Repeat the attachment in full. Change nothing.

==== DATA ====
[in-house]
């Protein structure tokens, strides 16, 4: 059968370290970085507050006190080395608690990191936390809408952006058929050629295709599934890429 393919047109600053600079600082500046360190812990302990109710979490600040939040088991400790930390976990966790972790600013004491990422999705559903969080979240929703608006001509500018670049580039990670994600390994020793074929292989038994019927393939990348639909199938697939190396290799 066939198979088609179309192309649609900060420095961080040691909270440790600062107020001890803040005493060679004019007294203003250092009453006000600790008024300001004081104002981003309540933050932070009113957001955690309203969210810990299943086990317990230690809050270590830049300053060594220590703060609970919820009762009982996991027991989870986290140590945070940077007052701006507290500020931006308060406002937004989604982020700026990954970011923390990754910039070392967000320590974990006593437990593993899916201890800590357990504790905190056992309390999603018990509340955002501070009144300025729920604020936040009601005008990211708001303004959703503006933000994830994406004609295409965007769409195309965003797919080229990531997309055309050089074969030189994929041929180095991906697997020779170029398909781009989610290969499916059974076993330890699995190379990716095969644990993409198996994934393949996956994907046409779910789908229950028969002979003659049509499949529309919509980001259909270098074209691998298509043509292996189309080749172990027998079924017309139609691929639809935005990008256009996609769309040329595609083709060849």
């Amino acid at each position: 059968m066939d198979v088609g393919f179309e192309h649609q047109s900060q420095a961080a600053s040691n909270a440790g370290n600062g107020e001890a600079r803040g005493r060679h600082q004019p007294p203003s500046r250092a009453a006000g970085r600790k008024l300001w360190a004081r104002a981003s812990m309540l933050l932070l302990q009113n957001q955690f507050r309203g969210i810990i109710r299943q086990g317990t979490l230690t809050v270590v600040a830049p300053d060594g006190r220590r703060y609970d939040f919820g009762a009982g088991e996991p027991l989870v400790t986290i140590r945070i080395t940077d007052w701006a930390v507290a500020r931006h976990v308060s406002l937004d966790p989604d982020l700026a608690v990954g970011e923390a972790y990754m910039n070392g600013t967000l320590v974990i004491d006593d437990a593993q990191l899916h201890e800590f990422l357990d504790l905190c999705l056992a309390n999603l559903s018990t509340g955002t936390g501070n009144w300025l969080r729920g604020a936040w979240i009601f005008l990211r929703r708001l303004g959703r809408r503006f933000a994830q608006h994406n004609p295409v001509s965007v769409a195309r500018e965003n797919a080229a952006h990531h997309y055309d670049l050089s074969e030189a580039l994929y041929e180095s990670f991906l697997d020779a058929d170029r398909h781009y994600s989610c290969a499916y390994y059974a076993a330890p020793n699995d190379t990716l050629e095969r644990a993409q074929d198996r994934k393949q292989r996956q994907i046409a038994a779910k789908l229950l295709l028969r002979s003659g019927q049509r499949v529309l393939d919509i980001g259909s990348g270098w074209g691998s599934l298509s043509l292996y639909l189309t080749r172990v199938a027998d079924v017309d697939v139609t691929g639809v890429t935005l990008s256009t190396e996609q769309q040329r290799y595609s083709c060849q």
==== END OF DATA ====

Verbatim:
[in-house]
């Protein structure tokens, strides 16, 4: 059968370290970085507050006190080395608690990191936390809408952006058929050629295709599934890429 393919047109600053600079600082500046360190812990302990109710979490600040939040088991400790930390976990966790972790600013004491990422999705559903969080979240929703608006001509500018670049580039990670994600390994020793074929292989038994019927393939990348639909199938697939190396290799 066939198979088609179309192309649609900060420095961080040691909270440790600062107020001890803040005493060679004019007294203003250092009453006000600790008024300001004081104002981003309540933050932070009113957001955690309203969210810990299943086990317990230690809050270590830049300053060594220590703060609970919820009762009982996991027991989870986290140590945070940077007052701006507290500020931006308060406002937004989604982020700026990954970011923390990754910039070392967000320590974990006593437990593993899916201890800590357990504790905190056992309390999603018990509340955002501070009144300025729920604020936040009601005008990211708001303004959703503006933000994830994406004609295409965007769409195309965003797919080229990531997309055309050089074969030189994929041929180095991906697997020779170029398909781009989610290969499916059974076993330890699995190379990716095969644990993409198996994934393949996956994907046409779910789908229950028969002979003659049509499949529309919509980001259909270098074209691998298509043509292996189309080749172990027998079924017309139609691929639809935005990008256009996609769309040329595609083709060849």
């Amino acid at each position: 059968m066939d198979v088609g393919f179309e192309h649609q047109s900060q420095a961080a600053s040691n909270a440790g370290n600062g107020e001890a600079r803040g005493r060679h600082q004019p007294p203003s500046r250092a009453a006000g970085r600790k008024l300001w360190a004081r104002a981003s812990m309540l933050l932070l302990q009113n957001q955690f507050r309203g969210i810990i109710r299943q086990g317990t979490l230690t809050v270590v600040a830049p300053d060594g006190r220590r703060y609970d939040f919820g009762a009982g088991e996991p027991l989870v400790t986290i140590r945070i080395t940077d007052w701006a930390v507290a500020r931006h976990v308060s406002l937004d966790p989604d982020l700026a608690v990954g970011e923390a972790y990754m910039n070392g600013t967000l320590v974990i004491d006593d437990a593993q990191l899916h201890e800590f990422l357990d504790l905190c999705l056992a309390n999603l559903s018990t509340g955002t936390g501070n009144w300025l969080r729920g604020a936040w979240i009601f005008l990211r929703r708001l303004g959703r809408r503006f933000a994830q608006h994406n004609p295409v001509s965007v769409a195309r500018e965003n797919a080229a952006h990531h997309y055309d670049l050089s074969e030189a580039l994929y041929e180095s990670f991906l697997d020779a058929d170029r398909h781009y994600s989610c290969a499916y390994y059974a076993a330890p020793n699995d190379t990716l050629e095969r644990a993409q074929d198996r994934k393949q292989r996956q994907i046409a038994a779910k789908l229950l295709l028969r002979s003659g019927q049509r499949v529309l393939d919509i980001g259909s990348g270098w074209g691998s599934l298509s043509l292996y639909l189309t080749r172990v199938a027998d079924v017309d697939v139609t691929g639809v890429t935005l990008s256009t190396e996609q769309q040329r290799y595609s083709c060849q």